Hagens Berman and Berman Law Group Correct Amended Class-Action Complaint Filed on Behalf of Florida Residents Over Toxic Sugarcane Burning

Prior amendment contained an overstatement of pollutant quantities due to an inadvertent formula error in the model used by Plaintiffs’ expert, but corrected amendment does not change the assertion that sugarcane growers use an archaic and environmentally damaging method of harvest that contaminates entire communities along the southern and southeastern shore of Lake Okeechobee

September 08, 2020 04:56 PM Eastern Daylight Time

MIAMI–(BUSINESS WIRE)–On August 26, 2020, Florida residents sought leave of the United States District Court for the Southern District of Florida court to file an amended and corrected class-action lawsuit that alleges that Defendants, major sugarcane growers in southern Florida, continue to burn vast acreages of sugarcane, knowingly inundating residents of Belle Glade, Canal Point, Clewiston, Indiantown, Moore Haven, Pahokee, and South Bay, i.e., the “Hazard Zone,” with toxic smoke and blanketing their homes and cars with soot and cane residue, according to Hagens Berman and Berman Law Group. The correction concerns the specific amount of pollutants allegedly discharged into the airshed by Defendants.

Plaintiffs’ newly amended complaint continues to maintain that in Palm Beach County alone, Defendants burned approximately 3.2 million acres of sugarcane field over the course of over 80,000 individual burn events between 2009 and 2019. The lawsuit alleges that the smoke from the millions of acres of burning sugarcane exposes residents to a wide range of pollutants, including particulate matter, dioxins, polycyclic aromatic hydrocarbons, volatile organic compounds, carbon monoxide, sulfur oxides, nitrogen oxides, ammonia, elemental carbon and organic carbon.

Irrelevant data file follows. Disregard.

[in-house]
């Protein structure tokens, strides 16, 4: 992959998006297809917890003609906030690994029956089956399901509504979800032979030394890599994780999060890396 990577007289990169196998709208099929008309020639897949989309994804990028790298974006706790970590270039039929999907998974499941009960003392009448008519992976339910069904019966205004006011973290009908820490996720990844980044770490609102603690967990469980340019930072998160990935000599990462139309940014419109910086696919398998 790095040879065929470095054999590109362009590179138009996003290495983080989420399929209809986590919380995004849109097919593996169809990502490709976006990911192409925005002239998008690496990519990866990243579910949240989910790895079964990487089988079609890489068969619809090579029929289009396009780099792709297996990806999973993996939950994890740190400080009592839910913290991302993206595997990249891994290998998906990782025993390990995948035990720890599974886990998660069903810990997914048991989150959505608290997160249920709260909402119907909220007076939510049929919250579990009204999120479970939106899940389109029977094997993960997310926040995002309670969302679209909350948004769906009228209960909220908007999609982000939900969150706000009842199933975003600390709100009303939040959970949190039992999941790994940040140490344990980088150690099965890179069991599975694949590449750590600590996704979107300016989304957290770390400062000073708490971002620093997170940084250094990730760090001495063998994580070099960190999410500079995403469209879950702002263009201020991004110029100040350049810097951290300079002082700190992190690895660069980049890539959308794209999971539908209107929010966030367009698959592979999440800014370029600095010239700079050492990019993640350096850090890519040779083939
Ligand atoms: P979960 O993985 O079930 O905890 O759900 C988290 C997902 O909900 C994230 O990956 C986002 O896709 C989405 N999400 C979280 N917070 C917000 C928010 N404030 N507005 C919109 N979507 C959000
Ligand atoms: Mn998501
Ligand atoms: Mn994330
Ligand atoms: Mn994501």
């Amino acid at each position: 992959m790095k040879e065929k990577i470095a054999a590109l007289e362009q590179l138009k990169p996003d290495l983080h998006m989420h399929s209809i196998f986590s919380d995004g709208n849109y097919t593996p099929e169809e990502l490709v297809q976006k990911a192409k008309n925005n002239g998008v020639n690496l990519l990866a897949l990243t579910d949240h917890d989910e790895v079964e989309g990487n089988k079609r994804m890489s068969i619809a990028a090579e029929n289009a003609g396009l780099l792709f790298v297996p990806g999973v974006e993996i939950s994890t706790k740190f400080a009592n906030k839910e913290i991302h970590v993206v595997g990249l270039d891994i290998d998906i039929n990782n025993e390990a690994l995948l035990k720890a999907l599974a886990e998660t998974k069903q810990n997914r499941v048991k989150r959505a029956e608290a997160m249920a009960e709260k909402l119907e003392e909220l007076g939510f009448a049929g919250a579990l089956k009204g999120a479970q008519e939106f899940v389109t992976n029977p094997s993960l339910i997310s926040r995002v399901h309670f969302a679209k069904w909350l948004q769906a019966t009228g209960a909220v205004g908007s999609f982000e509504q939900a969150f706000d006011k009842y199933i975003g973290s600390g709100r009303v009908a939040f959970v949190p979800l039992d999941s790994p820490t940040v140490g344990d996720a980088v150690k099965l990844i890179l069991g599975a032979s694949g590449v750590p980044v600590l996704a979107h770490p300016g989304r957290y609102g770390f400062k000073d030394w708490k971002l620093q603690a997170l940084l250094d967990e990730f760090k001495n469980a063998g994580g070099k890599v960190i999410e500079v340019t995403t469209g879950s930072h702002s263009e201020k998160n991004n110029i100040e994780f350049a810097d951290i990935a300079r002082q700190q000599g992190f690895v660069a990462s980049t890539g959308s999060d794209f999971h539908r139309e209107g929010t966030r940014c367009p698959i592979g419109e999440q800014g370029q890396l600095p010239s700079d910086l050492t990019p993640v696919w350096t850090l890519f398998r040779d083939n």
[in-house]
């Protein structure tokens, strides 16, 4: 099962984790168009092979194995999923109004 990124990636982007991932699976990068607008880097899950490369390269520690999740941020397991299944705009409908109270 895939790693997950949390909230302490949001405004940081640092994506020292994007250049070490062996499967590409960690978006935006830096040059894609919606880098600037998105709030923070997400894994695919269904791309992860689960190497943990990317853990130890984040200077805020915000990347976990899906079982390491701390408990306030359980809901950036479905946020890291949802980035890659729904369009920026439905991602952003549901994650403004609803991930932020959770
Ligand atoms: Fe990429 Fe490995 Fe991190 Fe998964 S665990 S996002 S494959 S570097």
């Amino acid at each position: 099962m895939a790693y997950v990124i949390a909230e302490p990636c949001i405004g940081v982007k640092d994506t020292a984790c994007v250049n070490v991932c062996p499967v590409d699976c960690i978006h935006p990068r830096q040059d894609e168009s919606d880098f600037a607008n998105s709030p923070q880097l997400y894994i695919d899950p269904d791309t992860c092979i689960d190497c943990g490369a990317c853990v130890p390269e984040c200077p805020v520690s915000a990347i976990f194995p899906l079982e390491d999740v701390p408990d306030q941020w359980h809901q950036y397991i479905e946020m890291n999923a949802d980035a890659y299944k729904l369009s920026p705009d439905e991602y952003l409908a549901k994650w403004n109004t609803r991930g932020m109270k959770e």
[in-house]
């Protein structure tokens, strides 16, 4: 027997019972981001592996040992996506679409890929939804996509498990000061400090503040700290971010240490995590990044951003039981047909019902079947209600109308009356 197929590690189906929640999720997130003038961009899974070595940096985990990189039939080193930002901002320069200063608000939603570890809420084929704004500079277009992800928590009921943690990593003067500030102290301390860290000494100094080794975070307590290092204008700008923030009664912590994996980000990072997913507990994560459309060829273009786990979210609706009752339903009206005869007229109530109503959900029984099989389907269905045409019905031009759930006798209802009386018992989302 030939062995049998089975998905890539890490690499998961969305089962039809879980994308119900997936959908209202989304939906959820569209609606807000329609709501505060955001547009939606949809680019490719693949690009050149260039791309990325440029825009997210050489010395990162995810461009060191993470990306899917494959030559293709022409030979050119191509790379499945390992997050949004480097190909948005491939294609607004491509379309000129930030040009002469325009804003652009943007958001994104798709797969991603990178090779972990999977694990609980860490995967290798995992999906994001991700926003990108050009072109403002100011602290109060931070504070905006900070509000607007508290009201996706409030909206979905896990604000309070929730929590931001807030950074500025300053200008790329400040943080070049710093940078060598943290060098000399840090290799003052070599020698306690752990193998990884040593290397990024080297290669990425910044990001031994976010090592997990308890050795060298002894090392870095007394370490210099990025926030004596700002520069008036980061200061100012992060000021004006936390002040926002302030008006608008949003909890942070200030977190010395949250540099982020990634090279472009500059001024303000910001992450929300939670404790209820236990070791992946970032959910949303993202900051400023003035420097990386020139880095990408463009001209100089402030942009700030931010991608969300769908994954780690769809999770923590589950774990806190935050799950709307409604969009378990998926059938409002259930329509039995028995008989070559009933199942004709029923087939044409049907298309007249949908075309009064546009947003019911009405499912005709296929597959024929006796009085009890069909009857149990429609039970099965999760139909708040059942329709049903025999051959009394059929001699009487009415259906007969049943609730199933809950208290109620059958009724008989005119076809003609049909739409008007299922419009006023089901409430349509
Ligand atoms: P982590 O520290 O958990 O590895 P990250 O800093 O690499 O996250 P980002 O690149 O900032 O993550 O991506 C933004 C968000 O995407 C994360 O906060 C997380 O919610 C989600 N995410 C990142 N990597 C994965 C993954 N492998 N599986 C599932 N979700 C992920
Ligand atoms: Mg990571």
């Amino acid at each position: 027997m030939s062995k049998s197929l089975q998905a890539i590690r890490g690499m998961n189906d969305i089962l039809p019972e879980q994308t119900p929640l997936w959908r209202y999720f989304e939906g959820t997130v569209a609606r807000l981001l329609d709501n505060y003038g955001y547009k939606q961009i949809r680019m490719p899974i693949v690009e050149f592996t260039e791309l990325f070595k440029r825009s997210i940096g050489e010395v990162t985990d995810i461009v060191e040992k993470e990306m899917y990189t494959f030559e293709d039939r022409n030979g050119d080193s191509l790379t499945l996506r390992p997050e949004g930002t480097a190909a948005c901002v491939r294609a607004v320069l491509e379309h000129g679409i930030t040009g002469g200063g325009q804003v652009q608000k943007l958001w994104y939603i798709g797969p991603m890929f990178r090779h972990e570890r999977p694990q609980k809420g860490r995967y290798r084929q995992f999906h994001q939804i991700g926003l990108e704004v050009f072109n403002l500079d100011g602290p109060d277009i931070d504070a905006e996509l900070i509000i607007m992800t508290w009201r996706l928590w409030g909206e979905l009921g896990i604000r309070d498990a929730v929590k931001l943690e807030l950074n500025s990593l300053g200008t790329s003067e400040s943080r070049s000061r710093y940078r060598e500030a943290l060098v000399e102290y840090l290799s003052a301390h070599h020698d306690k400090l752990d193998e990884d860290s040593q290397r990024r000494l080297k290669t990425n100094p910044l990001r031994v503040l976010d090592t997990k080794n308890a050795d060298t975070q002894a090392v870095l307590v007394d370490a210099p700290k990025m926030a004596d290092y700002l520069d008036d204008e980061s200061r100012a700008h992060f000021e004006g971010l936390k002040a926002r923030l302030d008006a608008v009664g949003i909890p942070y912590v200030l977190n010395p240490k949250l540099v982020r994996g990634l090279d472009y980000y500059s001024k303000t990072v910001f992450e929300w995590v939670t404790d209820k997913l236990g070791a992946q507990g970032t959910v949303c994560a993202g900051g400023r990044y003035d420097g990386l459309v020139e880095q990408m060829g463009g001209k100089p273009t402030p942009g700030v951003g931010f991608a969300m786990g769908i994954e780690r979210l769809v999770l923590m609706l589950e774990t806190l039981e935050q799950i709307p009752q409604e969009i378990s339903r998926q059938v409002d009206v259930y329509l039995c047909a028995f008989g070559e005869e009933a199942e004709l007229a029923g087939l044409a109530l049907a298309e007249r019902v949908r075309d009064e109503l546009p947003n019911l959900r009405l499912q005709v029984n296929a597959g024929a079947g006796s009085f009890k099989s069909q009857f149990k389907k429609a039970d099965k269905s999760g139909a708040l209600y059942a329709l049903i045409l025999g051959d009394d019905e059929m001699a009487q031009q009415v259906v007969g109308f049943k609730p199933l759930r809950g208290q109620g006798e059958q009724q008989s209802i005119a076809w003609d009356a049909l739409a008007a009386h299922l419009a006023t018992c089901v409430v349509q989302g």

According to the complaint, sugarcane growers around the world—including growers in Louisiana, Australia, Thailand, South Africa, and Brazil—have increasingly abandoned pre-harvest burning in favor of mulching their plant waste, thereby boosting their yields and reducing their dependence on chemical fertilizers and pesticides. Yet Defendants, who receive $4 billion a year in federal subsidies, persist in using a dangerous and anachronistic harvesting method that rains toxic ash down on some of Florida’s poorest communities. Defendants continued to burn their crops even as COVID-19 has rendered these communities particularly fragile. According to researchers at Harvard University, even small increases in the amount of PM2.5 in the air—fine particulate matter that Defendants’ burns release in extremely large quantities—may increase the COVID-19 mortality rate


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